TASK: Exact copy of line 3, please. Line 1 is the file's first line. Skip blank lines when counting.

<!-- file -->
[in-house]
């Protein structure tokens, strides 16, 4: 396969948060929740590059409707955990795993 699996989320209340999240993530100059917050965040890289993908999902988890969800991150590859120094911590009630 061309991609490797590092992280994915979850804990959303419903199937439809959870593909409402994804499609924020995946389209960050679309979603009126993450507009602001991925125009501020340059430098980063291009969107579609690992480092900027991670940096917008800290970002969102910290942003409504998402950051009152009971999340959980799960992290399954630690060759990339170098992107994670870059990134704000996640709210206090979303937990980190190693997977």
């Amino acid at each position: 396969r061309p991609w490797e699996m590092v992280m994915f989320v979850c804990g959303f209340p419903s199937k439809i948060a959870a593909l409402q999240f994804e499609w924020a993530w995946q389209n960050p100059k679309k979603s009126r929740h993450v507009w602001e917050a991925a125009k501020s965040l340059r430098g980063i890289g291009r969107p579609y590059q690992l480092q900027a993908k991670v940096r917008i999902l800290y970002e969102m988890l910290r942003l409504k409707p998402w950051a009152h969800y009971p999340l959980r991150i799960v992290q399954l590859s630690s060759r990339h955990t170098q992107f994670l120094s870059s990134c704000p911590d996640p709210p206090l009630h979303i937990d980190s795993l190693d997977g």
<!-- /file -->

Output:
């Amino acid at each position: 396969r061309p991609w490797e699996m590092v992280m994915f989320v979850c804990g959303f209340p419903s199937k439809i948060a959870a593909l409402q999240f994804e499609w924020a993530w995946q389209n960050p100059k679309k979603s009126r929740h993450v507009w602001e917050a991925a125009k501020s965040l340059r430098g980063i890289g291009r969107p579609y590059q690992l480092q900027a993908k991670v940096r917008i999902l800290y970002e969102m988890l910290r942003l409504k409707p998402w950051a009152h969800y009971p999340l959980r991150i799960v992290q399954l590859s630690s060759r990339h955990t170098q992107f994670l120094s870059s990134c704000p911590d996640p709210p206090l009630h979303i937990d980190s795993l190693d997977g």